I think this book is an excellent overview of Charlotte Mason's philosophy of education, one I happen to like even more as I learn more about it.
A group of schools, the Parents' National Education Union schools (PNEU) were developed based on Charlotte Mason's philosophy, resources and teaching methods. I love the motto for the schools, "I am, I can, I ought, I will." In brief, each child is a unique "creature made to have a relationship with God" (I am). They are taught "I believe in myself in a balanced, realistic way" (I can). Children must learn "What is right?" (I ought) and then be given the skills and habits to "choose what is right" (I will, author's emphasis).
I liked one quote in particular, regarding the philosophy of education as a whole:
It does not mean that adults think of a child as a blank sheet of paper on which they imprint their ideas, impressions, and knowledge. Neither does it mean leaving the child unattended like a weed growing in a sidewalk. It is a balanced understanding of education as the provision of possibilities for a person to build relationships with a vast number of things and thoughts.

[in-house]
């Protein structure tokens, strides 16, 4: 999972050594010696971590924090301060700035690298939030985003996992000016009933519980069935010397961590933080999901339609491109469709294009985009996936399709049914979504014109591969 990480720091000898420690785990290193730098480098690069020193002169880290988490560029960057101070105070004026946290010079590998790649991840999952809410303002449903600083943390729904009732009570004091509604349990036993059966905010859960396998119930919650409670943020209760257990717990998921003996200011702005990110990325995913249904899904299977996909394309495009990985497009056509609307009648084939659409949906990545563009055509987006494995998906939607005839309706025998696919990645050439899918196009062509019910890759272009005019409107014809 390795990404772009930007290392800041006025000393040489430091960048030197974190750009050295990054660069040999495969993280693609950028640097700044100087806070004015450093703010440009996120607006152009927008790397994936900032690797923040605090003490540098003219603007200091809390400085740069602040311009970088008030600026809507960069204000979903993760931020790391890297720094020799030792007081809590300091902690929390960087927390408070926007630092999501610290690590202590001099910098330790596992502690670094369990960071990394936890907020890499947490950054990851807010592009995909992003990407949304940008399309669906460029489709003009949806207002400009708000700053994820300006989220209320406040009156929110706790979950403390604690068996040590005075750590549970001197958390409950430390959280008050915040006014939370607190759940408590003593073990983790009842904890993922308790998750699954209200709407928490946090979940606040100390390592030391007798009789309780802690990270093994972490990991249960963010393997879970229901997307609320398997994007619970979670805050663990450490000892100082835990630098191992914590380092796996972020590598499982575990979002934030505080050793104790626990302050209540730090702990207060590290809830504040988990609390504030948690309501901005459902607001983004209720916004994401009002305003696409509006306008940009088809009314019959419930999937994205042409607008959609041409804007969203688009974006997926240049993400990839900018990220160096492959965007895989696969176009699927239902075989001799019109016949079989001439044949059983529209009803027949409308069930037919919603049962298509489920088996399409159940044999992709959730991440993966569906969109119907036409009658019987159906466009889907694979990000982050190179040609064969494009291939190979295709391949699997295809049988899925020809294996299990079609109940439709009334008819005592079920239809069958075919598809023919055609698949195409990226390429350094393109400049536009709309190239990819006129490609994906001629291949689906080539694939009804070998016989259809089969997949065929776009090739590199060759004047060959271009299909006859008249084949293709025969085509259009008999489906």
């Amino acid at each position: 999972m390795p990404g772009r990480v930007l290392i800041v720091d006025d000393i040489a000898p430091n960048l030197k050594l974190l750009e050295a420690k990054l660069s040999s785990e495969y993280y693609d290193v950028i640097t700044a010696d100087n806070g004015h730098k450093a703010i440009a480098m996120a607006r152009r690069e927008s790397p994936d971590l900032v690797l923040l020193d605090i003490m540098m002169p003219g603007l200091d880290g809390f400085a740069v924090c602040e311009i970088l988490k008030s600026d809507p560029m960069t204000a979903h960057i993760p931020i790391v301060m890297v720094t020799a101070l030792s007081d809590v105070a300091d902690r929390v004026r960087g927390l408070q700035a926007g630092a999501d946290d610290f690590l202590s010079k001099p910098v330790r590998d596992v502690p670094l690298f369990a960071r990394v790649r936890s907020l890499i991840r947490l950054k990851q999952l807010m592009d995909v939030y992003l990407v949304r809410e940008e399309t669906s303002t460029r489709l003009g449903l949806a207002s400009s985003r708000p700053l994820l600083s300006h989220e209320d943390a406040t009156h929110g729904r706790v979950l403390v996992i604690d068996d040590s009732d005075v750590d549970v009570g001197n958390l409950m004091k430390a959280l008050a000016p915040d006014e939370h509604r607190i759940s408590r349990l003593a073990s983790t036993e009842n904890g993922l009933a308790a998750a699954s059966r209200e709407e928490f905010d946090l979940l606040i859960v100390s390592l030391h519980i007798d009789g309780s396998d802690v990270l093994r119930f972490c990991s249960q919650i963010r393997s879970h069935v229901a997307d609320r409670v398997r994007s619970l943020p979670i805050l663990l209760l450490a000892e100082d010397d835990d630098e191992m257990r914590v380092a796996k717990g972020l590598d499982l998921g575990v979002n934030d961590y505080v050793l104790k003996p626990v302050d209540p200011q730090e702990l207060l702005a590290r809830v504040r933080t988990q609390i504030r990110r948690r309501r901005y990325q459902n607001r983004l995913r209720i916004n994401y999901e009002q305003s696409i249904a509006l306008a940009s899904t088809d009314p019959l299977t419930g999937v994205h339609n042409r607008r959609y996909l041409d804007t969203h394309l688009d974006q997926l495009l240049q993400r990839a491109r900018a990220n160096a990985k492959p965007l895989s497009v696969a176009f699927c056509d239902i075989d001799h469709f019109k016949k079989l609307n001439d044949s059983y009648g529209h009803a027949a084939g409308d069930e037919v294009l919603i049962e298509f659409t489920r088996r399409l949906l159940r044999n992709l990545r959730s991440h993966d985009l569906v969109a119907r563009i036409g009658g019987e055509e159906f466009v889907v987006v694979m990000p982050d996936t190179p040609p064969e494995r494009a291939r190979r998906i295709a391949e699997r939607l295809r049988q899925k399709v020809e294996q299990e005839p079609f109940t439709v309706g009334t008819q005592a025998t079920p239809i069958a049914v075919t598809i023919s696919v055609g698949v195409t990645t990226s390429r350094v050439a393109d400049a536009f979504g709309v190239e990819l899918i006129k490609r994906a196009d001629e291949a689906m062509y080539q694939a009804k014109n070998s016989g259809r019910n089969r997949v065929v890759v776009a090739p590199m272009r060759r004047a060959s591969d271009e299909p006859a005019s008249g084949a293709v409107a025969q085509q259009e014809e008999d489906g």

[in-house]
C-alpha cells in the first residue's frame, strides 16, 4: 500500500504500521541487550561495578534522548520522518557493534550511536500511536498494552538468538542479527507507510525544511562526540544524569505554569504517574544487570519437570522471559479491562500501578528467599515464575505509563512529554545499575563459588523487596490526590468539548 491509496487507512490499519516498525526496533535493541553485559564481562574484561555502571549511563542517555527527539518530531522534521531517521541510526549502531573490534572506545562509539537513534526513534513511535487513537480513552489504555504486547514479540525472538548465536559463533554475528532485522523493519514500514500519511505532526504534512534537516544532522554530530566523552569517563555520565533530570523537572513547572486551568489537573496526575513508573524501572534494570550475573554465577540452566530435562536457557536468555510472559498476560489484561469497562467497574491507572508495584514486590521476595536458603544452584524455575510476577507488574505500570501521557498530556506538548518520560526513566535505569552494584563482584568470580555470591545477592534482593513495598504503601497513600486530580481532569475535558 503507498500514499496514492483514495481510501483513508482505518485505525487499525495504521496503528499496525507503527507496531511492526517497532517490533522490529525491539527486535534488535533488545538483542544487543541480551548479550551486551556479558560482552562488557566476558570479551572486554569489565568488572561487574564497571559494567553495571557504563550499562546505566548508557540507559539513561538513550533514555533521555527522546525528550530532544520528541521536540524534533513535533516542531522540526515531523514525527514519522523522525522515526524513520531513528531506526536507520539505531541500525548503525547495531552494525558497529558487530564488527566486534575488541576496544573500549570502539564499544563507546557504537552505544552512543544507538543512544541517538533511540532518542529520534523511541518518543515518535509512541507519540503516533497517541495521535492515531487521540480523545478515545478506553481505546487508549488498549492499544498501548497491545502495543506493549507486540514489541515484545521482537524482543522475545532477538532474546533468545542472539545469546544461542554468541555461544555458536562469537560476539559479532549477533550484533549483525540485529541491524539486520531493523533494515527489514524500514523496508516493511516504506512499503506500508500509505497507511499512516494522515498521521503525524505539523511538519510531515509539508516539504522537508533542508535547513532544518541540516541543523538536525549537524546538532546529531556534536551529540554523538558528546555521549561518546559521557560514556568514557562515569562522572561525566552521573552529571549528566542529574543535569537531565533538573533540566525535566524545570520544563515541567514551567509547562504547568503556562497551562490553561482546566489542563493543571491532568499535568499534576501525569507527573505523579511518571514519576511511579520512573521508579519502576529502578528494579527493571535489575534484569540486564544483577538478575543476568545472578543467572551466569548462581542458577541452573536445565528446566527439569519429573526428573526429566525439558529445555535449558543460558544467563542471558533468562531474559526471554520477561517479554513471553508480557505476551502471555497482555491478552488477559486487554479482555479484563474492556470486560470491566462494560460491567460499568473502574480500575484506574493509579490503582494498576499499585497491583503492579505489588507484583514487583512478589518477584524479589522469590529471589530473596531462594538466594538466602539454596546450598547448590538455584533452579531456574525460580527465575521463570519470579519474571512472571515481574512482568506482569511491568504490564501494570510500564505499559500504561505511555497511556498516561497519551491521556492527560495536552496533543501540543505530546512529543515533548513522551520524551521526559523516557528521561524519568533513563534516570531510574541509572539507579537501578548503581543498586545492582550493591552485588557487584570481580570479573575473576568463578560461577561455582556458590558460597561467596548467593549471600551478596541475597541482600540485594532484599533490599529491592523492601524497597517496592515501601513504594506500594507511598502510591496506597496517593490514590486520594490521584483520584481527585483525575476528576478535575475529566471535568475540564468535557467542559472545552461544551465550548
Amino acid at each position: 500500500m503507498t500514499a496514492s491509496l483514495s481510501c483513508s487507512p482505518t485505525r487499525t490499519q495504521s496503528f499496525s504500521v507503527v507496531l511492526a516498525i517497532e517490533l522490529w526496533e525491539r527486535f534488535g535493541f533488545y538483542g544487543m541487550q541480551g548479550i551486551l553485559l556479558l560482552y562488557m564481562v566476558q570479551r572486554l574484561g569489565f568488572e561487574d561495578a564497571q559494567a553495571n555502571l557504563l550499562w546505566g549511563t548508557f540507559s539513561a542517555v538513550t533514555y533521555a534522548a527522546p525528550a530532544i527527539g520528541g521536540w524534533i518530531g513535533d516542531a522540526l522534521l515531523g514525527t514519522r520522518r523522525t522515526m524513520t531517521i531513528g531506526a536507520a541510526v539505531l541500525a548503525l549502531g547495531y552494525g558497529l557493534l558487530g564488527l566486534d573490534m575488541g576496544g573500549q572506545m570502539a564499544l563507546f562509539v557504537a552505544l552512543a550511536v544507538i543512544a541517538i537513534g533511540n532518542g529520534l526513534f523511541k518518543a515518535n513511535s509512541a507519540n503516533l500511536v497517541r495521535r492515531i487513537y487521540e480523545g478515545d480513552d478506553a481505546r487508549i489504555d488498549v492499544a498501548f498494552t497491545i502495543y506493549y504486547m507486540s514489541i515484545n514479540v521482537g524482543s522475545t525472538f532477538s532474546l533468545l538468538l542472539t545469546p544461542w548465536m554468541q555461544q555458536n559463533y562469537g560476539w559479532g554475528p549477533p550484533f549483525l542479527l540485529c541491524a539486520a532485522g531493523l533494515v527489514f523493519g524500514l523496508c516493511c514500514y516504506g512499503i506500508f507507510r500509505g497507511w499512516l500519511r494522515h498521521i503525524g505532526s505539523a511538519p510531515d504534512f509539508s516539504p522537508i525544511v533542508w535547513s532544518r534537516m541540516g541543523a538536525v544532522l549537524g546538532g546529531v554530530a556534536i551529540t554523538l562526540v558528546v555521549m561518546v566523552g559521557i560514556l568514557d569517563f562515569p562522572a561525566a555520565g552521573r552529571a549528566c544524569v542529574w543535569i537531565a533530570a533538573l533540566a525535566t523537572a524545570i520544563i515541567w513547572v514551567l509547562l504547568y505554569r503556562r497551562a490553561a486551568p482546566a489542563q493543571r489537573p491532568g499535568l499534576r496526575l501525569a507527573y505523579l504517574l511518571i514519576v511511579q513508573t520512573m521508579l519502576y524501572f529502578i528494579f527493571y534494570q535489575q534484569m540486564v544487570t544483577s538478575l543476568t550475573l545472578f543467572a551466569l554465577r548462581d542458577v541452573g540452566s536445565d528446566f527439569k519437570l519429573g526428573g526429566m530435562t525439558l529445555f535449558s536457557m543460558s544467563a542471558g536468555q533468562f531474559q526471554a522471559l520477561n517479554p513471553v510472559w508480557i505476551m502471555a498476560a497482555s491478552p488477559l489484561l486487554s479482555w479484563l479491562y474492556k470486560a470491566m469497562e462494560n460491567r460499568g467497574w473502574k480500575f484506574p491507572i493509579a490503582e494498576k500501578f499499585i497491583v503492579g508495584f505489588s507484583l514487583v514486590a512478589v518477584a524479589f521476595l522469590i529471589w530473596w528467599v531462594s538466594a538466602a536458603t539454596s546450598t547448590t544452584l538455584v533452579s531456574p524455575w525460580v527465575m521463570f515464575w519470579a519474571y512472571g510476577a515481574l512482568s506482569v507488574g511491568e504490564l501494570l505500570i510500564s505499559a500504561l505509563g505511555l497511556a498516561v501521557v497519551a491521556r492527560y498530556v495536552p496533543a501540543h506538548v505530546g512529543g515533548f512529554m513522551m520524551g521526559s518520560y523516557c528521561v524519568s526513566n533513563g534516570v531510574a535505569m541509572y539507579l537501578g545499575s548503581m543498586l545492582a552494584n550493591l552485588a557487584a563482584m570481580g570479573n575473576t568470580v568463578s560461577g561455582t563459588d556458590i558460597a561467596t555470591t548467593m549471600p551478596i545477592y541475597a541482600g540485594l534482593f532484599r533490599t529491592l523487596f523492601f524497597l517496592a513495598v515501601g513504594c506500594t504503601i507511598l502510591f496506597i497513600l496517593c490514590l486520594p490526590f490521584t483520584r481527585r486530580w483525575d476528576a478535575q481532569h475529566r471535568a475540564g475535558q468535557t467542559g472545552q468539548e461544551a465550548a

It seems like an ideal education - a minimal amount of focus on school books and skills (but with maximum expectations of diligence and eventual success), with an emphasis on always challenging the individual child without rushing or slowing down to match the rates of others, and lots of time to explore the world and science in action with nature walks and experimentation. What's not to love?
I'm already considering ways to incorporate this philosophy in our preschool homeschooling in the fall. So far I'm thinking lots of reading together and community outings (nature walks, science museums, art museums, and maybe even some neighborly visits to a nursing home). The opportunities for integration of learning and play are exciting for me (and align very well with some other reading I've done lately). I'm also looking forward to having lots of fun! (I'm sure First Son would agree, if he had any idea what's in store.)